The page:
Symphony Orchestra makes rare visit to the Panhandle

October 01, 2007|By TRISH RUDDER

BERKELEY SPRINGS, W.Va. - How often can Morgan County residents say the West Virginia Symphony Orchestra came to town?

It did Saturday night and performed romantic masterpieces at the Connie Perry Auditorium in Berkeley Springs High School. It was a sold-out performance.

Pat and Nelson Sparks moved to Berkeley Springs from Frederick, Md., and couldn't believe their luck in getting to see a live symphony performance.

"This is wonderful; this is a treat," Pat Sparks said.

"You could see it was a great success by the turnout and the audience's rapt attention - from bikers to bankers," said Ann Harkins, board president of the Morgan Arts Council, one of the community sponsors.


The orchestra, based at the Clay Center in Charleston, W.Va., performed for a reduced rate during its first performance in Morgan County - its only performance in the Eastern Panhandle this year. Proceeds from the ticket sales go to the West Virginia Symphony Orchestra, said Jeanne Mozier, MAC board member.

"We wanted to make it possible for kids to attend, and we set the ticket price at $20 each," she said.

Community members purchased 65 of the 350 tickets sold so middle and high school kids could attend for free, said Kathy Seager, who organized the event.

"This allows people to contribute for young people to attend the concert," Mozier said.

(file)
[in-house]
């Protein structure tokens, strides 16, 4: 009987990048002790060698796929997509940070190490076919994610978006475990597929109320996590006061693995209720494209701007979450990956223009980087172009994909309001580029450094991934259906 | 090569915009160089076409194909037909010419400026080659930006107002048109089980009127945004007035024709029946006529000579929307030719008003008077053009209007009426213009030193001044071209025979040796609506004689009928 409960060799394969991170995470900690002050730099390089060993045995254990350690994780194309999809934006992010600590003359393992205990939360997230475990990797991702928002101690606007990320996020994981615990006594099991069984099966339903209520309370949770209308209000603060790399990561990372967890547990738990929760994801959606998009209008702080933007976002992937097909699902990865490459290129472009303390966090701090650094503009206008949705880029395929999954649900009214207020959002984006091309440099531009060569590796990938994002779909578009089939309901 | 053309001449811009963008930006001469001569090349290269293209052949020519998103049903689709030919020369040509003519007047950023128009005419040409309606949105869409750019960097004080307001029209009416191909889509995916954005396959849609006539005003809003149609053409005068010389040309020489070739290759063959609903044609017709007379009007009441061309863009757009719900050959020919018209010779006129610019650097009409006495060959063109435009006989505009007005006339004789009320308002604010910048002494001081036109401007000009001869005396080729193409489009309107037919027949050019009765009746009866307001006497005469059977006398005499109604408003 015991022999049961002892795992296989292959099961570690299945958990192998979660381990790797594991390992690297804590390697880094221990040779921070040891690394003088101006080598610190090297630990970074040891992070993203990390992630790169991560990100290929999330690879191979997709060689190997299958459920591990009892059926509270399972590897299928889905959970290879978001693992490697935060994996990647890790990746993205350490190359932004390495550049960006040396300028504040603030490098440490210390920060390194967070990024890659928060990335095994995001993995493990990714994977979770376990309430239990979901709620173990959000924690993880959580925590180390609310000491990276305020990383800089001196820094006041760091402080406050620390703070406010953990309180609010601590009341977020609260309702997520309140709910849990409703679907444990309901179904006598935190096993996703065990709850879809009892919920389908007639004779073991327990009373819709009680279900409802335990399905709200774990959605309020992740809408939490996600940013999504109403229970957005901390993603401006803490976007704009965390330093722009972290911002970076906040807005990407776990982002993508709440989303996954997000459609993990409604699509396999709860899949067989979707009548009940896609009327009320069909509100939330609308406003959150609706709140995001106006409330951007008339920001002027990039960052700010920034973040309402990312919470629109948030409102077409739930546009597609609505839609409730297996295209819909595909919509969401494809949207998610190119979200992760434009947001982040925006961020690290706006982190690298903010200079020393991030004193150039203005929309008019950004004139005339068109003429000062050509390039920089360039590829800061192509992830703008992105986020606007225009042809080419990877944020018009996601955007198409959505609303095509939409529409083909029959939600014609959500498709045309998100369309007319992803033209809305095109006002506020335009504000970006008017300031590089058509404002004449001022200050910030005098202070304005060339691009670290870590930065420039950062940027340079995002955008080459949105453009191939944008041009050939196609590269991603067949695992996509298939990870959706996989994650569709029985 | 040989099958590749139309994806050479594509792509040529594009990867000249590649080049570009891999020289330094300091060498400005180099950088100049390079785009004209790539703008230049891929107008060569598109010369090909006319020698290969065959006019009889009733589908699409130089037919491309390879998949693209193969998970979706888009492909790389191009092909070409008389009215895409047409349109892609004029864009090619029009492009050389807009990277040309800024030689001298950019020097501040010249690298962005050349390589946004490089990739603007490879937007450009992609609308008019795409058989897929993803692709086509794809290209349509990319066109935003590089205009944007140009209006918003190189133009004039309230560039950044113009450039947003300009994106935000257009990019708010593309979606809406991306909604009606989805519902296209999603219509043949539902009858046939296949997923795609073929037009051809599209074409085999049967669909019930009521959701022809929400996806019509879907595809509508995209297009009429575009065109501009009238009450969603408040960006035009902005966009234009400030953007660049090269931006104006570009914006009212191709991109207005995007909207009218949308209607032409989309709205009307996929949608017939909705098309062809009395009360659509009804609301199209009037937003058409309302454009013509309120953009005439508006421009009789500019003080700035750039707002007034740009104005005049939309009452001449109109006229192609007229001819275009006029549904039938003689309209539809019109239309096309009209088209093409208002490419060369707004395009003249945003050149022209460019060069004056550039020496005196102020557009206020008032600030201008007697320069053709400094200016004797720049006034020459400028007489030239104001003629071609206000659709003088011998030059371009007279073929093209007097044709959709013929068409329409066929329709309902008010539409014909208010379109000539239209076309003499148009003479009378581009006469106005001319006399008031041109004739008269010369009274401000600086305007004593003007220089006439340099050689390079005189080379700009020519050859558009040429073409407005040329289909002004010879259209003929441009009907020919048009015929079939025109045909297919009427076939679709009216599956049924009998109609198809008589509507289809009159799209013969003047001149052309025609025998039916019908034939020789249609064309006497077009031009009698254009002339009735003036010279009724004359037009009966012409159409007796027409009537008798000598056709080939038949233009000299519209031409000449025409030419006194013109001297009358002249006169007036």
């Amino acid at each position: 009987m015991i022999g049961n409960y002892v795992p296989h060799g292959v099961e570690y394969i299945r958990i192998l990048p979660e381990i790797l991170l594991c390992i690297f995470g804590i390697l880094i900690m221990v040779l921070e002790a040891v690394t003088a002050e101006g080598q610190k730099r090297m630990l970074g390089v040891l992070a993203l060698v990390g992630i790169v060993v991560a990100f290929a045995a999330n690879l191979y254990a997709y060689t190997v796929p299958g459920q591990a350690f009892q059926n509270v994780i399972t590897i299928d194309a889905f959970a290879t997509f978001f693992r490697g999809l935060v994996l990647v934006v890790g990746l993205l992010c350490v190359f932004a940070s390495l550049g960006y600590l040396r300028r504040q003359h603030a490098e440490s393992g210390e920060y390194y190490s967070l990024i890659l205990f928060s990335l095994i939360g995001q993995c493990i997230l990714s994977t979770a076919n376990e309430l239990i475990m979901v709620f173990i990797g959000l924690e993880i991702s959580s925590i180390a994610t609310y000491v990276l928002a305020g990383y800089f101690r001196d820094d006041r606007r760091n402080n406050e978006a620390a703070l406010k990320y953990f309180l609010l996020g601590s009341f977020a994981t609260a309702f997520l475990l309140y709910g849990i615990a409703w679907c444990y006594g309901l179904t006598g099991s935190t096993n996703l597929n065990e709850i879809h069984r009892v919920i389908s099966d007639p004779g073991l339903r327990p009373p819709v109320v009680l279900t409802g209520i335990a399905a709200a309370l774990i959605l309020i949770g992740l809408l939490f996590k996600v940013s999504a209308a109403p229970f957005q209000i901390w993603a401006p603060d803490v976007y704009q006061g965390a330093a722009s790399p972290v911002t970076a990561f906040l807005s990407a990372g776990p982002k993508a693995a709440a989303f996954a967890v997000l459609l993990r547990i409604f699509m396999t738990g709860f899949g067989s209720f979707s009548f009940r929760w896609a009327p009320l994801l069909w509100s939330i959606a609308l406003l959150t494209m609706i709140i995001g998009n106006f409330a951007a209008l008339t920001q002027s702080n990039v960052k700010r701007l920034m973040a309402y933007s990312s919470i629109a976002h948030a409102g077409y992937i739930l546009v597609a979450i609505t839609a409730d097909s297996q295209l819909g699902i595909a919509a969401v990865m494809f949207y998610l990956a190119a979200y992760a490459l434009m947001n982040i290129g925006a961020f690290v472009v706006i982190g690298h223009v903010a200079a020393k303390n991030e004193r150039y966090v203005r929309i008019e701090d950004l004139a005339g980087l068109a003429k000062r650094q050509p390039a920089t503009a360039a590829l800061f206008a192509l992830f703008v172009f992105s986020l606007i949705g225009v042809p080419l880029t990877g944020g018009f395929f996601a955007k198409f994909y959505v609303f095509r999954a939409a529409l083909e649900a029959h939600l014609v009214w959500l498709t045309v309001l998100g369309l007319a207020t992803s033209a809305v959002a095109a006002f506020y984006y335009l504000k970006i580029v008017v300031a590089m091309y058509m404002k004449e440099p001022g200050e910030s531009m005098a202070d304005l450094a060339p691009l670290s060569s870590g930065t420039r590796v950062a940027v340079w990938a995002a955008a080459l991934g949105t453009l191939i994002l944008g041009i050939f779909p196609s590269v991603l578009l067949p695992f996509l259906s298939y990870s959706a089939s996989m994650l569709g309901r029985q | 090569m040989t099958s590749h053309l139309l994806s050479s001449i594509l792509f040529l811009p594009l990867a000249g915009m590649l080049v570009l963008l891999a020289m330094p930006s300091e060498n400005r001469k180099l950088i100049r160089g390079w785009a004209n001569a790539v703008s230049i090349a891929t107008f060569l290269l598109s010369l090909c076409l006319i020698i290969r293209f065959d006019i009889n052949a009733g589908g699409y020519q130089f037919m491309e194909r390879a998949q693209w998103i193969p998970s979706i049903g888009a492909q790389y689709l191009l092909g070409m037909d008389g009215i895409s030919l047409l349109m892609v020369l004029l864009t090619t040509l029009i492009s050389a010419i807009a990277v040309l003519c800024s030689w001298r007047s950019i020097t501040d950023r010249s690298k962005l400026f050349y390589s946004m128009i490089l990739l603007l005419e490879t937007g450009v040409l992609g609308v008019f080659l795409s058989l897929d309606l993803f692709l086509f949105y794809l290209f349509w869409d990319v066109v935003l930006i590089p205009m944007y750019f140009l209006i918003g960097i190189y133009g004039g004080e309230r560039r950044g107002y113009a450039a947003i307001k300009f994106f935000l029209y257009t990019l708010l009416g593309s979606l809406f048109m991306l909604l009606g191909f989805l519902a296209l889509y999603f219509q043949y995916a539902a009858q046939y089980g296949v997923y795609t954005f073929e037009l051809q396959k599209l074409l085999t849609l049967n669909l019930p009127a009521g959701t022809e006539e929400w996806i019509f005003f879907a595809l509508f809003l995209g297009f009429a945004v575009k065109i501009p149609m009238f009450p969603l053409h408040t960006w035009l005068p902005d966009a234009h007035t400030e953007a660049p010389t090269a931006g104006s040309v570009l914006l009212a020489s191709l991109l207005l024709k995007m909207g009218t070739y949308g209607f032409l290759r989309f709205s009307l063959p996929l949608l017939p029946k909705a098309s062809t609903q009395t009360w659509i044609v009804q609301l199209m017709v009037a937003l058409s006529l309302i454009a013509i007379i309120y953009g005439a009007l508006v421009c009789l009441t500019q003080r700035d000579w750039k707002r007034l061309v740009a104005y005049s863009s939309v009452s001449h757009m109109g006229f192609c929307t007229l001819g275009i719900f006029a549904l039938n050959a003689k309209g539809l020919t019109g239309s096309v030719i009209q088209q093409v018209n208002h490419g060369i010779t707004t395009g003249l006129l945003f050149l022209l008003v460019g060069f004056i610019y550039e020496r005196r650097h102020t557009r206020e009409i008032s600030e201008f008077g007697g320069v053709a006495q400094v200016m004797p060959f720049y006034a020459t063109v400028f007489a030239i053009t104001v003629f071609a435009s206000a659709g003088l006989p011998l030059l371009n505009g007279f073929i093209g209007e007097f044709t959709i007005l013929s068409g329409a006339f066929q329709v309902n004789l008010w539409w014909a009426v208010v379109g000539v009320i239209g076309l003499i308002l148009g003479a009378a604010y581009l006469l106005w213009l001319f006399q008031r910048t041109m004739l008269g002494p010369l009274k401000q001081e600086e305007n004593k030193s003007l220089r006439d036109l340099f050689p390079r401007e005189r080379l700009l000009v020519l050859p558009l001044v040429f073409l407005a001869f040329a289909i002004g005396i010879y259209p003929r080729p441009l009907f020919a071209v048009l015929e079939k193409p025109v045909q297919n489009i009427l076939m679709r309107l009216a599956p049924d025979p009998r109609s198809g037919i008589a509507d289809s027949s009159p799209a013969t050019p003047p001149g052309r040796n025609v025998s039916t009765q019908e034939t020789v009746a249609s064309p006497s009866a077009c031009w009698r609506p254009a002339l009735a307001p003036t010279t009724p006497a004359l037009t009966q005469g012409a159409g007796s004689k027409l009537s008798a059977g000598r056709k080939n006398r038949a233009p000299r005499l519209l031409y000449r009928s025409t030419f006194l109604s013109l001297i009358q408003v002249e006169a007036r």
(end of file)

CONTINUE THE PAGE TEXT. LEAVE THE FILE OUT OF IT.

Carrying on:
The students chosen have musical interests and were picked by Seager, choral director at the middle and high schools.

Robbie Mann, 14, plays the violin, and Saturday marked his first live symphony experience.

"It's phantabulous," he said, using the word that his mother, Pam Mann, said is his new favorite.

Colleen Seager, 14, is a ninth-grader at Berkeley Springs High School and plays the flute.

"It's exciting; it's powerful," she said of the symphony performance.

She wants to perform in a marching band when she gets to college, and whatever she decides to do as an adult, Colleen will include music in her life, she said.

Samantha Michael, 14, is an eighth-grade Warm Springs Middle School student. She is a trumpet player and had never seen a live symphony performance.

"I'm so glad we got to come to the concert tonight. Music will be part of my life, too," Samantha said.

"The kids can become inspired and become engaged by going to the symphony and learning about the classics and the composers, and how it relates to life and how it can be expressed in any music. They can be inspired to reach out and learn more," Seager said.

Bill Lands of the Morgan County Forum for Arts, Sciences and Technologies, Seager and Mozier wanted first-time symphony attendees to understand the music, so they included some information about romantic masterpieces and the Romantic Period, based on research, in the program, said Mozier.

"This was written to educate the public," she said.

With the Blenko Glass exhibit opening this weekend, Mozier said, "There is so much art happening in Berkeley Springs, there is a greater proportion of the population engaged in high-quality art this weekend than in Manhattan."

Seager said the orchestra's general manager, Paul Helfrich, told her after the performance that the orchestra would like to come back to Berkeley Springs and perform at the high school again. She said she would need community support and help in planning a future performance.

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